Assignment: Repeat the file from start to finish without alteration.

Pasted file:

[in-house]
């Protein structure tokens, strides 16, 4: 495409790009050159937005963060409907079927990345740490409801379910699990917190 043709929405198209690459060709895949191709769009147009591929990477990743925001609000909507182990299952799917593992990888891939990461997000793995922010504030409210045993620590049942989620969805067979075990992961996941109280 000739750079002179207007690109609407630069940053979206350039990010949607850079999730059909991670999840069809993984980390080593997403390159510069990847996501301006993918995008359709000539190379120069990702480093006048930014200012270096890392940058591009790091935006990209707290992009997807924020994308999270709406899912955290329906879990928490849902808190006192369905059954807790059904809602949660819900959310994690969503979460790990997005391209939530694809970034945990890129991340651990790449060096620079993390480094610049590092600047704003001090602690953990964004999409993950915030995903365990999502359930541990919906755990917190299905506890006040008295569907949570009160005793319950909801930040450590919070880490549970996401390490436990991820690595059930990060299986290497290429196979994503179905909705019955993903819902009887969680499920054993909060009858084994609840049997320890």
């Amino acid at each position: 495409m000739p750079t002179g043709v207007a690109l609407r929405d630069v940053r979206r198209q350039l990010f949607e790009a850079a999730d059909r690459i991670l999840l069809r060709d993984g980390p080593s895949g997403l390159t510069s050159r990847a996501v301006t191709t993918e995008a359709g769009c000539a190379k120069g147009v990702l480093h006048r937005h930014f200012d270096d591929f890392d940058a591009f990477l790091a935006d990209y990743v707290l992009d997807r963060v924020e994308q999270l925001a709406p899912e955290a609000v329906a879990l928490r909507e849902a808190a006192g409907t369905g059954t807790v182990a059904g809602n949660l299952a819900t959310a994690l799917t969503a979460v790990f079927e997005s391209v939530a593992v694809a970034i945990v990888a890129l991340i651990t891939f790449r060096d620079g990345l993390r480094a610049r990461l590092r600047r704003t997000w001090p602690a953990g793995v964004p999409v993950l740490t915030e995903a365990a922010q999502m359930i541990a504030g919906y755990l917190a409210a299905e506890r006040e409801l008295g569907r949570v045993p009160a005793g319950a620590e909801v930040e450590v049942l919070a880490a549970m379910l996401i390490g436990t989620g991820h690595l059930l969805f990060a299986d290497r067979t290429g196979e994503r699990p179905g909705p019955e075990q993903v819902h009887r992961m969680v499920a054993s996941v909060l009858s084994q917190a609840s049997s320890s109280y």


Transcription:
[in-house]
């Protein structure tokens, strides 16, 4: 495409790009050159937005963060409907079927990345740490409801379910699990917190 043709929405198209690459060709895949191709769009147009591929990477990743925001609000909507182990299952799917593992990888891939990461997000793995922010504030409210045993620590049942989620969805067979075990992961996941109280 000739750079002179207007690109609407630069940053979206350039990010949607850079999730059909991670999840069809993984980390080593997403390159510069990847996501301006993918995008359709000539190379120069990702480093006048930014200012270096890392940058591009790091935006990209707290992009997807924020994308999270709406899912955290329906879990928490849902808190006192369905059954807790059904809602949660819900959310994690969503979460790990997005391209939530694809970034945990890129991340651990790449060096620079993390480094610049590092600047704003001090602690953990964004999409993950915030995903365990999502359930541990919906755990917190299905506890006040008295569907949570009160005793319950909801930040450590919070880490549970996401390490436990991820690595059930990060299986290497290429196979994503179905909705019955993903819902009887969680499920054993909060009858084994609840049997320890």
């Amino acid at each position: 495409m000739p750079t002179g043709v207007a690109l609407r929405d630069v940053r979206r198209q350039l990010f949607e790009a850079a999730d059909r690459i991670l999840l069809r060709d993984g980390p080593s895949g997403l390159t510069s050159r990847a996501v301006t191709t993918e995008a359709g769009c000539a190379k120069g147009v990702l480093h006048r937005h930014f200012d270096d591929f890392d940058a591009f990477l790091a935006d990209y990743v707290l992009d997807r963060v924020e994308q999270l925001a709406p899912e955290a609000v329906a879990l928490r909507e849902a808190a006192g409907t369905g059954t807790v182990a059904g809602n949660l299952a819900t959310a994690l799917t969503a979460v790990f079927e997005s391209v939530a593992v694809a970034i945990v990888a890129l991340i651990t891939f790449r060096d620079g990345l993390r480094a610049r990461l590092r600047r704003t997000w001090p602690a953990g793995v964004p999409v993950l740490t915030e995903a365990a922010q999502m359930i541990a504030g919906y755990l917190a409210a299905e506890r006040e409801l008295g569907r949570v045993p009160a005793g319950a620590e909801v930040e450590v049942l919070a880490a549970m379910l996401i390490g436990t989620g991820h690595l059930l969805f990060a299986d290497r067979t290429g196979e994503r699990p179905g909705p019955e075990q993903v819902h009887r992961m969680v499920a054993s996941v909060l009858s084994q917190a609840s049997s320890s109280y």